Ryan Sought To ‘Change The Dynamics’ Of American Society In 2005

Though Vice Presidential candidate Paul Ryan claims that the Republican ticket “will not seek to transform America into something it was never intended to be,” as a Congressman, Ryan advanced legislation that he himself admitted would profoundly alter the fabric of American society.

Throughout his career, Ryan advocated for privatization of Medicare and Social Security as a means of restructuring society to more closely resemble the extreme laissez-faire system envisioned by authors like Ayn Rand. In a 2005 speech to the Atlas Society, an Ayn Rand appreciation group, Ryan explicitly said Republicans should “change the dynamics in this society”:

Health savings accounts, personal accounts for Social Security, these are the things that put the individual back in the game, that break the back of this collectivist philosophy that pervades, you know, 90 percent of the thinking here in this town […]

[W]e have to go back to Ayn Rand. Because there is no better place to find the moral case for capitalism and individualism than through Ayn Rand’s writings and works…. I think, if we win a few of these right now, if we switch health care to an individual, consumer-based system, in moving Social Security to an individually pre-owned, pre-funded retirement system, just those two things right there, will do so much to change the dynamics in this society, will do so much to bring more people into the side of transparency in government, than anything else we can do.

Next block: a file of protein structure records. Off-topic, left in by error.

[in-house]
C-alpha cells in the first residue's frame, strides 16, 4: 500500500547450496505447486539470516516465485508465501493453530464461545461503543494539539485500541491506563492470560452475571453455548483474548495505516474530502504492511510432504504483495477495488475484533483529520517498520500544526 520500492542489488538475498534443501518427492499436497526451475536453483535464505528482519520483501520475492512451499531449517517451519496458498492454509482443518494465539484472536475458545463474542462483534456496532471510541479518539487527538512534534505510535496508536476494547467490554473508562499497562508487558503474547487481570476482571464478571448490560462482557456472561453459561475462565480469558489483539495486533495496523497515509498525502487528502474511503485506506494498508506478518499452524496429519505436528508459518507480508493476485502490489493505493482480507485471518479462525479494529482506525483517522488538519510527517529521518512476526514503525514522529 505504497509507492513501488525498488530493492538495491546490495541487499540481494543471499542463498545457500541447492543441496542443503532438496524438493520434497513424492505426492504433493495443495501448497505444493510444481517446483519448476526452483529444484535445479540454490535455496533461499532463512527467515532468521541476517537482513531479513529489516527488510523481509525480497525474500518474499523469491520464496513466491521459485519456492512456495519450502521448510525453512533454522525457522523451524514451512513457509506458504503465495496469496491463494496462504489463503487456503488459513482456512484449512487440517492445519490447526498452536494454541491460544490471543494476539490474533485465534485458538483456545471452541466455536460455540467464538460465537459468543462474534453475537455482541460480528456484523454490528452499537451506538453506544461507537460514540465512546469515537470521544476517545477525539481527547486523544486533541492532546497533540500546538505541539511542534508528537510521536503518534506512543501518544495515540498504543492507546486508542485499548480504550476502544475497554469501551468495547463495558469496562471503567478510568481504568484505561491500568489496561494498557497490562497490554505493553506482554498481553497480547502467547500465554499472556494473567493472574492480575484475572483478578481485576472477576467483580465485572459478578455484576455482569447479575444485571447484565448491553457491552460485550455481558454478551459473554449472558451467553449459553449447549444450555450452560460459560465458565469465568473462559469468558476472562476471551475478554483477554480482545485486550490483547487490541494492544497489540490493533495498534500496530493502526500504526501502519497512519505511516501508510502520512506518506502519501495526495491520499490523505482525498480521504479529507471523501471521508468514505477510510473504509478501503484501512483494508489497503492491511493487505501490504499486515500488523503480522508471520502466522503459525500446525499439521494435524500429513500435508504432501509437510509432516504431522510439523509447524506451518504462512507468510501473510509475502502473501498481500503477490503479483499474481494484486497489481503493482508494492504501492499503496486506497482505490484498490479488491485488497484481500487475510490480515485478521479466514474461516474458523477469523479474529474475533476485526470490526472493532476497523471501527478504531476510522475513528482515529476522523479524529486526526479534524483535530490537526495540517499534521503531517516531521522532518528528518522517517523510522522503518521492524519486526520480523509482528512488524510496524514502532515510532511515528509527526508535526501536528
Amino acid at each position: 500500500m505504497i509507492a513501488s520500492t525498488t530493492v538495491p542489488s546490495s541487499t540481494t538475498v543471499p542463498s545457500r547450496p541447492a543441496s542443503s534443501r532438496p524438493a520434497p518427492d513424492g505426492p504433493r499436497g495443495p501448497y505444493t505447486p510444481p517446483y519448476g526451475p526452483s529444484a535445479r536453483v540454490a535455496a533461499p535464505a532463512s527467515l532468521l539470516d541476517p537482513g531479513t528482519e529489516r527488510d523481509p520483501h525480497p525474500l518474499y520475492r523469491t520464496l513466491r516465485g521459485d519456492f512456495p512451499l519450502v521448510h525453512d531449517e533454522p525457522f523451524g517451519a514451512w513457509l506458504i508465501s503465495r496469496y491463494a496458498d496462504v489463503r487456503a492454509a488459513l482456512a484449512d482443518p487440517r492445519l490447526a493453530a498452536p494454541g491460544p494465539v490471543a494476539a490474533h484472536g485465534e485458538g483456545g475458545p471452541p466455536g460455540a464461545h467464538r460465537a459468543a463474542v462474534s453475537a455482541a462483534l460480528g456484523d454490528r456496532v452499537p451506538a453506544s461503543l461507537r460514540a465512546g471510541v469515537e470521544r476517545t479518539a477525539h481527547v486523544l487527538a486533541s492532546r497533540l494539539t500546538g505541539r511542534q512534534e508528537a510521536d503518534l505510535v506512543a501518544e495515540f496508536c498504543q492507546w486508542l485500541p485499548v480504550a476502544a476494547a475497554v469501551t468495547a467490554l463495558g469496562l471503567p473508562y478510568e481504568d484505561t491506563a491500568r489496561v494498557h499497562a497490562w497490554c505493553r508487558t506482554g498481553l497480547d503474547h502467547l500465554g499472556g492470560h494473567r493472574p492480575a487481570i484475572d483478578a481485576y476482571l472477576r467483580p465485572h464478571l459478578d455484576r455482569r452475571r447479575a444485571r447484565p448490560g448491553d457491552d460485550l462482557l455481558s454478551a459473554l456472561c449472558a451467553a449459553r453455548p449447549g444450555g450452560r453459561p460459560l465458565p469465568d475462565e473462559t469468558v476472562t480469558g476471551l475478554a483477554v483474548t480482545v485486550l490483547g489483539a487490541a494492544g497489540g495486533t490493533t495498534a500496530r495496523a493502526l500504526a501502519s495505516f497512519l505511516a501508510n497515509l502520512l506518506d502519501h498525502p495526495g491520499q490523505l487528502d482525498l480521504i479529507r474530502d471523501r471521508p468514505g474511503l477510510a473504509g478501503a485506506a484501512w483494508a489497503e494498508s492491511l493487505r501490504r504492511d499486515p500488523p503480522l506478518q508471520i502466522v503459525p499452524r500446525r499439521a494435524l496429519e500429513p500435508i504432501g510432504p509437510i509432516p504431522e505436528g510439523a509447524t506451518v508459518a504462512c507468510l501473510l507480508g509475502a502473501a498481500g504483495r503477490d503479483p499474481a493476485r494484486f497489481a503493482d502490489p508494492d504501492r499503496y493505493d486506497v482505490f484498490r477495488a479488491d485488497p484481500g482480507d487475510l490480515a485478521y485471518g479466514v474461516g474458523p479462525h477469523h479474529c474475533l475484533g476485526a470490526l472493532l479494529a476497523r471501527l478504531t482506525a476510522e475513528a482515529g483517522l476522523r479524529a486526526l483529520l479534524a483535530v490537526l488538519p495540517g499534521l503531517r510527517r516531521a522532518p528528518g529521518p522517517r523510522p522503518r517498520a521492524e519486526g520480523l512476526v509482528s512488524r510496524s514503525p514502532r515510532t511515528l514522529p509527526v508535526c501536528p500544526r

Indeed, it’s hard to overstate how much of a break Ryan’s budget proposals are with the American political tradition. His dramatic spending cuts would crowd out almost every part of government other than the military and Social Security.

Ryan’s budget is such an ambitious attempt to change American society that Newt Gingrich (no stranger to extremism) called it “right-wing social engineering.” He would slowly dismantle the New-Deal era institutions that spread economic risks across everyone — the rich, and poor, the healthy and the sick — and shift all of the economic costs and risks onto the individual.